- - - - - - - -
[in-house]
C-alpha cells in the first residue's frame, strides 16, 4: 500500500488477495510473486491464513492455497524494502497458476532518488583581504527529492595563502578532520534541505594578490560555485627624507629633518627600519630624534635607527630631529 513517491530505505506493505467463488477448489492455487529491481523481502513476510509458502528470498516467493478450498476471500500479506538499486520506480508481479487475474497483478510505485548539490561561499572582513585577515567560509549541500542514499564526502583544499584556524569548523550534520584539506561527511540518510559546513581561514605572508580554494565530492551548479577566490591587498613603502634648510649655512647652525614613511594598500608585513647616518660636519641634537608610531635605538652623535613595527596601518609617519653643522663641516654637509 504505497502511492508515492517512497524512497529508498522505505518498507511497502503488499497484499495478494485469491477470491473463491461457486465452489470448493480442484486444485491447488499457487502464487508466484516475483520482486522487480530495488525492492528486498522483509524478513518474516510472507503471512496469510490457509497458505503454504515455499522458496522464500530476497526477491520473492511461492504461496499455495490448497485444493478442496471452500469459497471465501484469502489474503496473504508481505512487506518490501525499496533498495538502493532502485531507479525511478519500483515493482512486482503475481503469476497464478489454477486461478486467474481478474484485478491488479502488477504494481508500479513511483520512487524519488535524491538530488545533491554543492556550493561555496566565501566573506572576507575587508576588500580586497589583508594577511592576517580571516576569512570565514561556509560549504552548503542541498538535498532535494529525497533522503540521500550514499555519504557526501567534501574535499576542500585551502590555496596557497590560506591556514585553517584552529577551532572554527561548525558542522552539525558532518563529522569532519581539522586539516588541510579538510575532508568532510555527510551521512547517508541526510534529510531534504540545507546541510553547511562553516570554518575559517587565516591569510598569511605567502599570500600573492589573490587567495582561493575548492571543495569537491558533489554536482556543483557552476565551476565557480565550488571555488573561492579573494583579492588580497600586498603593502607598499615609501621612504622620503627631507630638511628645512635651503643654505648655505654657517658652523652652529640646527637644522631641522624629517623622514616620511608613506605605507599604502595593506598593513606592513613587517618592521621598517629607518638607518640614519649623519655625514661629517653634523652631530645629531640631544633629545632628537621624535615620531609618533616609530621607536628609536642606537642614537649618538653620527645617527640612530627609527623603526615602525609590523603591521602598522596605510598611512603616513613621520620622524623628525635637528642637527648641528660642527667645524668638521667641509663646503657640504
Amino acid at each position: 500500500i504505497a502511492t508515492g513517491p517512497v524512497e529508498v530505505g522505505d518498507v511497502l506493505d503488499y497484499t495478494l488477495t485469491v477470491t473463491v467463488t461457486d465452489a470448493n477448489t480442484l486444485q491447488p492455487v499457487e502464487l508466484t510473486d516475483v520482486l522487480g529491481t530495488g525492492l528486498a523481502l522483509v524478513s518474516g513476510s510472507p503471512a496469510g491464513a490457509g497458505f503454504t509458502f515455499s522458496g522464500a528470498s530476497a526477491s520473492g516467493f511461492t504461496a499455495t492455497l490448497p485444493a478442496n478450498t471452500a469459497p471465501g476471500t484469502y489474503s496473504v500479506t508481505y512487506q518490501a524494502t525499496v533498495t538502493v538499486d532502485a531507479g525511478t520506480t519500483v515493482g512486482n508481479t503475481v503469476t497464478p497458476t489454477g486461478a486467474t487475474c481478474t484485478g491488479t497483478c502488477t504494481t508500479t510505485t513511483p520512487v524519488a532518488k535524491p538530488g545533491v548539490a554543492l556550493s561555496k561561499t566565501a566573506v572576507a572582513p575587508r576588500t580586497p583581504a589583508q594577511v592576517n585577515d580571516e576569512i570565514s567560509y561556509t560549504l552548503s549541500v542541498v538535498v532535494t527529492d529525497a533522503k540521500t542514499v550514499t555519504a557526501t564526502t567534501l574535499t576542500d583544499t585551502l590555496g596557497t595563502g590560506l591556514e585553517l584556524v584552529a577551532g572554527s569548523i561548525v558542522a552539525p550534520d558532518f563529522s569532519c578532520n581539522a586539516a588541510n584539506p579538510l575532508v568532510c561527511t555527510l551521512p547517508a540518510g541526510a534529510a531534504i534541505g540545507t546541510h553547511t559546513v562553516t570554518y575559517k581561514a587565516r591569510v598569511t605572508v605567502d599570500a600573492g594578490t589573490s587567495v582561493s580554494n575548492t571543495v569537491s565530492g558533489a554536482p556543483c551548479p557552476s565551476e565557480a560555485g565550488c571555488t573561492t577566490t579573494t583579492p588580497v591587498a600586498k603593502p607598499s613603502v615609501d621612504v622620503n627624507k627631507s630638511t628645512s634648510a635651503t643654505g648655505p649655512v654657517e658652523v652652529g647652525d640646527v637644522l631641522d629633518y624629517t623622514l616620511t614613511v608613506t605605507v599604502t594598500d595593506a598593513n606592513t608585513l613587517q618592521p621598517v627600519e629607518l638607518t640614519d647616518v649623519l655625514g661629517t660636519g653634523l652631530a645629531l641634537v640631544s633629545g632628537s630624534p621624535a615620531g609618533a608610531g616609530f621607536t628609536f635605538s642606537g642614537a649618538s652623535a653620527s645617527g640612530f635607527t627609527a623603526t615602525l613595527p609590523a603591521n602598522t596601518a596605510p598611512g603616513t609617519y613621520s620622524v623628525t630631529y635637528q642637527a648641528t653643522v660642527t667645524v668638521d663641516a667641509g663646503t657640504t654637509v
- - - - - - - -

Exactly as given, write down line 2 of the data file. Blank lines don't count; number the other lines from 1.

C-alpha cells in the first residue's frame, strides 16, 4: 500500500488477495510473486491464513492455497524494502497458476532518488583581504527529492595563502578532520534541505594578490560555485627624507629633518627600519630624534635607527630631529 513517491530505505506493505467463488477448489492455487529491481523481502513476510509458502528470498516467493478450498476471500500479506538499486520506480508481479487475474497483478510505485548539490561561499572582513585577515567560509549541500542514499564526502583544499584556524569548523550534520584539506561527511540518510559546513581561514605572508580554494565530492551548479577566490591587498613603502634648510649655512647652525614613511594598500608585513647616518660636519641634537608610531635605538652623535613595527596601518609617519653643522663641516654637509 504505497502511492508515492517512497524512497529508498522505505518498507511497502503488499497484499495478494485469491477470491473463491461457486465452489470448493480442484486444485491447488499457487502464487508466484516475483520482486522487480530495488525492492528486498522483509524478513518474516510472507503471512496469510490457509497458505503454504515455499522458496522464500530476497526477491520473492511461492504461496499455495490448497485444493478442496471452500469459497471465501484469502489474503496473504508481505512487506518490501525499496533498495538502493532502485531507479525511478519500483515493482512486482503475481503469476497464478489454477486461478486467474481478474484485478491488479502488477504494481508500479513511483520512487524519488535524491538530488545533491554543492556550493561555496566565501566573506572576507575587508576588500580586497589583508594577511592576517580571516576569512570565514561556509560549504552548503542541498538535498532535494529525497533522503540521500550514499555519504557526501567534501574535499576542500585551502590555496596557497590560506591556514585553517584552529577551532572554527561548525558542522552539525558532518563529522569532519581539522586539516588541510579538510575532508568532510555527510551521512547517508541526510534529510531534504540545507546541510553547511562553516570554518575559517587565516591569510598569511605567502599570500600573492589573490587567495582561493575548492571543495569537491558533489554536482556543483557552476565551476565557480565550488571555488573561492579573494583579492588580497600586498603593502607598499615609501621612504622620503627631507630638511628645512635651503643654505648655505654657517658652523652652529640646527637644522631641522624629517623622514616620511608613506605605507599604502595593506598593513606592513613587517618592521621598517629607518638607518640614519649623519655625514661629517653634523652631530645629531640631544633629545632628537621624535615620531609618533616609530621607536628609536642606537642614537649618538653620527645617527640612530627609527623603526615602525609590523603591521602598522596605510598611512603616513613621520620622524623628525635637528642637527648641528660642527667645524668638521667641509663646503657640504